There have been a few questions I’ve been frequently asked about homeschooling E and V and I thought it would be best to explain, more in-depth, here.
Are they allowed to go into their homeschool room whenever?
Yes and no. The only requirement is that they need to be supervised as there are choking hazards and they frequently need to be redirected to appropriate mouthing materials, like their chewies. In the winter, we currently use an electrical heater to keep that room warm–the previous owners didn’t convert it thoroughly. So if I am unable to be in there with them, they need to wait until I can.
While we generally head to the homeschool room around 11–Monday, Tuesday, and Thursdays–we find ourselves in there other days and often after naps.
Why the short time? (Our goal is one hour.)
They are two. Right now it’s about creating a routine, becoming comfortable with the space, and offering opportunities.
“Our care of the child should be governed, not by the desire ‘to make him learn things’, but by the endeavor always to keep burning within him that light which is called intelligence.”—Dr. Maria Montessori
Do you really expect them to retain what you teach them?
Honestly, right now I’m doing three things:
One–We are making homeschooling a part of our routine, while gradually increasing time and incorporating more. For instance, we have been doing Music Monday since birth. First, it was just listening to the music and then playing what instruments we had available and they were able to. And, no, they don’t know who Tchaikovsky really is, but they have been exposed to and enjoy the music of Swan Lake. They’ve been exposed to what a trumpet sounds like and make requests.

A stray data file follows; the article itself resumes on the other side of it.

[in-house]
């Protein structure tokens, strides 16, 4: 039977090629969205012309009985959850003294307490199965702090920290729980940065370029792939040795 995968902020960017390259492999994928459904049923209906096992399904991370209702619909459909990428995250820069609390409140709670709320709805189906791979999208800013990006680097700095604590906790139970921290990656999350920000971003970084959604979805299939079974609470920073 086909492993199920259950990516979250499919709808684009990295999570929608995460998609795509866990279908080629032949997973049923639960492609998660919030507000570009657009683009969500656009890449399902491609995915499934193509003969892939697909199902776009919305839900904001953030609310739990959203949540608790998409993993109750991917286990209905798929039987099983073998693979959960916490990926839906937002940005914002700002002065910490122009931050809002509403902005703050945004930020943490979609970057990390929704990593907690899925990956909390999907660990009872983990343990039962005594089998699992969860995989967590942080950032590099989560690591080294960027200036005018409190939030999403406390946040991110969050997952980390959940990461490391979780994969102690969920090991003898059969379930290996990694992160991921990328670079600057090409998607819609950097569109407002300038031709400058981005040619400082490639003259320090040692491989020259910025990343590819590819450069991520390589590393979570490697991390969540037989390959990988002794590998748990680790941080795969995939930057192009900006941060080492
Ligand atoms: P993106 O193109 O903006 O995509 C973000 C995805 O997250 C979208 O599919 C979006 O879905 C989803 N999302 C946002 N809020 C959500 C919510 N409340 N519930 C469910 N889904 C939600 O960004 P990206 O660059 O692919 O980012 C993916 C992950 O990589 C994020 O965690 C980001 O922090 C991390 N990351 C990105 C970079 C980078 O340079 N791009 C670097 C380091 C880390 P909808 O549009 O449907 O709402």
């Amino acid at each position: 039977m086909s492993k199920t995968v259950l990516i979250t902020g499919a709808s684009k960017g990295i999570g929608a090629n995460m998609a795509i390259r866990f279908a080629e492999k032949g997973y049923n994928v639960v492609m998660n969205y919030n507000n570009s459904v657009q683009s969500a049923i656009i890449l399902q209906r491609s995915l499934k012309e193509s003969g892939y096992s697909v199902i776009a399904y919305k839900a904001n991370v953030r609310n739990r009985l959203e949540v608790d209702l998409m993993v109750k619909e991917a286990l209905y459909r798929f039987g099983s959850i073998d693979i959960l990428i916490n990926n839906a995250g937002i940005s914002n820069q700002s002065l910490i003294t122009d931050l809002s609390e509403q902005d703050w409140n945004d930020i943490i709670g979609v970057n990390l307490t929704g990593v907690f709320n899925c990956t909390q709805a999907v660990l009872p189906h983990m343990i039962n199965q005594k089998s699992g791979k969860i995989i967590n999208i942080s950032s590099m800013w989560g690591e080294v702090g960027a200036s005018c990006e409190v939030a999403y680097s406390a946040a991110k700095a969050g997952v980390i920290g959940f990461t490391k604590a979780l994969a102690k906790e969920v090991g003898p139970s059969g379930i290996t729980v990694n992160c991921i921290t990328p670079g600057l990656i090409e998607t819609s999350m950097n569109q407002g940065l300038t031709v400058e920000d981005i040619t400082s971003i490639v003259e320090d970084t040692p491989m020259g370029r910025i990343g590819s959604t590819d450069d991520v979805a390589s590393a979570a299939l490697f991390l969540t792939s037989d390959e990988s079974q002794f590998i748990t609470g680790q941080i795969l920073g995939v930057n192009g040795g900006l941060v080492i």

Two–I’m trying to instill a love for learning and how to go about finding information. The other day V brought me one of her current favourite books, pointed to Wu Zetian, and said, “More book, mama.” Usually when we read about something that looks interesting, and I’d like to incorporate it into our homeschool plan, I’ll mention that I need to find some more books on the person or topic. To have her say that to me says that she understands that she can ask and learn more. I’m really excited for the “why” phase and this is preparation as, “I don’t know” will never be a response they will hear. (Something I pride myself on since T.)
Three–I’m trying to understand the best ways they learn so that I can make sure I provide information, not only in an enjoyable way but in such a way that works best for them. Through this, I have learned that one of them is able to retain verbal information, and really well. They both enjoy and understand information from hands-on as well as books. This may change over time, the important thing is that I’m being observant and working with what they need, not against it.
How does homeschooling look in your home?
This post contains affiliate links at no extra cost to you.